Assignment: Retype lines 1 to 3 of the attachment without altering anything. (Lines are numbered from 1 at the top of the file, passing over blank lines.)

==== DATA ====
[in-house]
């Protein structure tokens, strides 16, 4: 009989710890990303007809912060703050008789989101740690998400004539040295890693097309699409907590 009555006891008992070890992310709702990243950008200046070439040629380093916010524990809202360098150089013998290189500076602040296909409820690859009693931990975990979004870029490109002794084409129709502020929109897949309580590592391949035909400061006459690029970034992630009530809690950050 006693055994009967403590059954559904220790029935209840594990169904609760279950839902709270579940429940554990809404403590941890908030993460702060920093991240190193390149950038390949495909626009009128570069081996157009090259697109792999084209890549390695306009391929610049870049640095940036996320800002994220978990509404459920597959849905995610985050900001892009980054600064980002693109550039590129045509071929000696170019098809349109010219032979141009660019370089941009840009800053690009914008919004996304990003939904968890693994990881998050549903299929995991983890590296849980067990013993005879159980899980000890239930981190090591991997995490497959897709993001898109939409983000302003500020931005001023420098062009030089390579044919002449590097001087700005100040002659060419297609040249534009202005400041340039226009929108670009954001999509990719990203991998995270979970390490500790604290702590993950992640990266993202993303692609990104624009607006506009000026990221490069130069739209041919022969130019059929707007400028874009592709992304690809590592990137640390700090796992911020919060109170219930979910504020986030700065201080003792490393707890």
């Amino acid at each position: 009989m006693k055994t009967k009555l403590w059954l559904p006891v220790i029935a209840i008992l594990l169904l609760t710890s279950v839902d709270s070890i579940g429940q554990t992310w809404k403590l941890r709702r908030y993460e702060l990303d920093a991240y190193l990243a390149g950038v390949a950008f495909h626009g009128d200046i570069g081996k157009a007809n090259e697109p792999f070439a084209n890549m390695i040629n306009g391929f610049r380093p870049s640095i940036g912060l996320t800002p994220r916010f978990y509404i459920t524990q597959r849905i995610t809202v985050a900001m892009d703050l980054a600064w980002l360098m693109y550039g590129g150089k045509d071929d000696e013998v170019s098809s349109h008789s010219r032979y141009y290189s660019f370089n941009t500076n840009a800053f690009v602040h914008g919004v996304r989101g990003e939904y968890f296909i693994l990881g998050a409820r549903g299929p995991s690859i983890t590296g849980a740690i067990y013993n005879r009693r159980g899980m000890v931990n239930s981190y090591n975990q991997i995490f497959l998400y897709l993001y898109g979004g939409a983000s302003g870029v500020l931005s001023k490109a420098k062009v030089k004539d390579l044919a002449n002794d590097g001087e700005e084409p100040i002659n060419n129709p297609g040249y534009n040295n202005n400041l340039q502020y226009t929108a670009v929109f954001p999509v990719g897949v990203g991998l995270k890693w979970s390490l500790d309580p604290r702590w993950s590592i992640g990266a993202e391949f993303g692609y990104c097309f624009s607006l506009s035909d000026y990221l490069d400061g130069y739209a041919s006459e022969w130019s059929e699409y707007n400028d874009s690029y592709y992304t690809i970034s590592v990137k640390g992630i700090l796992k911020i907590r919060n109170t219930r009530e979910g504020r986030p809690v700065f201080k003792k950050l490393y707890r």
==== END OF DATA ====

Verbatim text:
[in-house]
């Protein structure tokens, strides 16, 4: 009989710890990303007809912060703050008789989101740690998400004539040295890693097309699409907590 009555006891008992070890992310709702990243950008200046070439040629380093916010524990809202360098150089013998290189500076602040296909409820690859009693931990975990979004870029490109002794084409129709502020929109897949309580590592391949035909400061006459690029970034992630009530809690950050 006693055994009967403590059954559904220790029935209840594990169904609760279950839902709270579940429940554990809404403590941890908030993460702060920093991240190193390149950038390949495909626009009128570069081996157009090259697109792999084209890549390695306009391929610049870049640095940036996320800002994220978990509404459920597959849905995610985050900001892009980054600064980002693109550039590129045509071929000696170019098809349109010219032979141009660019370089941009840009800053690009914008919004996304990003939904968890693994990881998050549903299929995991983890590296849980067990013993005879159980899980000890239930981190090591991997995490497959897709993001898109939409983000302003500020931005001023420098062009030089390579044919002449590097001087700005100040002659060419297609040249534009202005400041340039226009929108670009954001999509990719990203991998995270979970390490500790604290702590993950992640990266993202993303692609990104624009607006506009000026990221490069130069739209041919022969130019059929707007400028874009592709992304690809590592990137640390700090796992911020919060109170219930979910504020986030700065201080003792490393707890």
């Amino acid at each position: 009989m006693k055994t009967k009555l403590w059954l559904p006891v220790i029935a209840i008992l594990l169904l609760t710890s279950v839902d709270s070890i579940g429940q554990t992310w809404k403590l941890r709702r908030y993460e702060l990303d920093a991240y190193l990243a390149g950038v390949a950008f495909h626009g009128d200046i570069g081996k157009a007809n090259e697109p792999f070439a084209n890549m390695i040629n306009g391929f610049r380093p870049s640095i940036g912060l996320t800002p994220r916010f978990y509404i459920t524990q597959r849905i995610t809202v985050a900001m892009d703050l980054a600064w980002l360098m693109y550039g590129g150089k045509d071929d000696e013998v170019s098809s349109h008789s010219r032979y141009y290189s660019f370089n941009t500076n840009a800053f690009v602040h914008g919004v996304r989101g990003e939904y968890f296909i693994l990881g998050a409820r549903g299929p995991s690859i983890t590296g849980a740690i067990y013993n005879r009693r159980g899980m000890v931990n239930s981190y090591n975990q991997i995490f497959l998400y897709l993001y898109g979004g939409a983000s302003g870029v500020l931005s001023k490109a420098k062009v030089k004539d390579l044919a002449n002794d590097g001087e700005e084409p100040i002659n060419n129709p297609g040249y534009n040295n202005n400041l340039q502020y226009t929108a670009v929109f954001p999509v990719g897949v990203g991998l995270k890693w979970s390490l500790d309580p604290r702590w993950s590592i992640g990266a993202e391949f993303g692609y990104c097309f624009s607006l506009s035909d000026y990221l490069d400061g130069y739209a041919s006459e022969w130019s059929e699409y707007n400028d874009s690029y592709y992304t690809i970034s590592v990137k640390g992630i700090l796992k911020i907590r919060n109170t219930r009530e979910g504020r986030p809690v700065f201080k003792k950050l490393y707890r």